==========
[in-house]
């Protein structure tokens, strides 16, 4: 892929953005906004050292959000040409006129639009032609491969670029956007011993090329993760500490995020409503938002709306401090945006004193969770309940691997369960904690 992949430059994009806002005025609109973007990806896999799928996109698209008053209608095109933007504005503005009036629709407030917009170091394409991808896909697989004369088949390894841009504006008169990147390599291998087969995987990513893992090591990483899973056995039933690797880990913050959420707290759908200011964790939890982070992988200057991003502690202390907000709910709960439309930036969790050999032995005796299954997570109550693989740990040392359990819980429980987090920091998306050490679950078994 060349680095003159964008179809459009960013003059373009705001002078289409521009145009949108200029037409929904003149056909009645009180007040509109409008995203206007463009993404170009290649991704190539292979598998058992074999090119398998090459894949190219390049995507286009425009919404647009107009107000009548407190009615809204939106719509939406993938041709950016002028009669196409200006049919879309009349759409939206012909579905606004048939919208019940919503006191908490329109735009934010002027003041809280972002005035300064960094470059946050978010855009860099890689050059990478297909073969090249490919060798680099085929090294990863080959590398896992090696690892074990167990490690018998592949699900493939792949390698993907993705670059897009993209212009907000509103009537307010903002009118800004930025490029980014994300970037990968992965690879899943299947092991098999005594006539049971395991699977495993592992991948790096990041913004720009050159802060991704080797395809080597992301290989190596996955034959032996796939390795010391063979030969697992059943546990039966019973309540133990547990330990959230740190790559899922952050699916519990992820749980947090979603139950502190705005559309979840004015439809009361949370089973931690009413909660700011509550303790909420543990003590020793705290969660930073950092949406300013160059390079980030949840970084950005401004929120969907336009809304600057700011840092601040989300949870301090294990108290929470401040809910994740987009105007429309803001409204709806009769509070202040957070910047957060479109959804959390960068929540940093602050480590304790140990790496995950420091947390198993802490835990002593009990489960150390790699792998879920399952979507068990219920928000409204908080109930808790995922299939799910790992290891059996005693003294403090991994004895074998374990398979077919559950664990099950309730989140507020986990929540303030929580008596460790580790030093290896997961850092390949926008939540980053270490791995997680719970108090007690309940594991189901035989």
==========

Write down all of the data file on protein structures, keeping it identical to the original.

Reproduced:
[in-house]
């Protein structure tokens, strides 16, 4: 892929953005906004050292959000040409006129639009032609491969670029956007011993090329993760500490995020409503938002709306401090945006004193969770309940691997369960904690 992949430059994009806002005025609109973007990806896999799928996109698209008053209608095109933007504005503005009036629709407030917009170091394409991808896909697989004369088949390894841009504006008169990147390599291998087969995987990513893992090591990483899973056995039933690797880990913050959420707290759908200011964790939890982070992988200057991003502690202390907000709910709960439309930036969790050999032995005796299954997570109550693989740990040392359990819980429980987090920091998306050490679950078994 060349680095003159964008179809459009960013003059373009705001002078289409521009145009949108200029037409929904003149056909009645009180007040509109409008995203206007463009993404170009290649991704190539292979598998058992074999090119398998090459894949190219390049995507286009425009919404647009107009107000009548407190009615809204939106719509939406993938041709950016002028009669196409200006049919879309009349759409939206012909579905606004048939919208019940919503006191908490329109735009934010002027003041809280972002005035300064960094470059946050978010855009860099890689050059990478297909073969090249490919060798680099085929090294990863080959590398896992090696690892074990167990490690018998592949699900493939792949390698993907993705670059897009993209212009907000509103009537307010903002009118800004930025490029980014994300970037990968992965690879899943299947092991098999005594006539049971395991699977495993592992991948790096990041913004720009050159802060991704080797395809080597992301290989190596996955034959032996796939390795010391063979030969697992059943546990039966019973309540133990547990330990959230740190790559899922952050699916519990992820749980947090979603139950502190705005559309979840004015439809009361949370089973931690009413909660700011509550303790909420543990003590020793705290969660930073950092949406300013160059390079980030949840970084950005401004929120969907336009809304600057700011840092601040989300949870301090294990108290929470401040809910994740987009105007429309803001409204709806009769509070202040957070910047957060479109959804959390960068929540940093602050480590304790140990790496995950420091947390198993802490835990002593009990489960150390790699792998879920399952979507068990219920928000409204908080109930808790995922299939799910790992290891059996005693003294403090991994004895074998374990398979077919559950664990099950309730989140507020986990929540303030929580008596460790580790030093290896997961850092390949926008939540980053270490791995997680719970108090007690309940594991189901035989």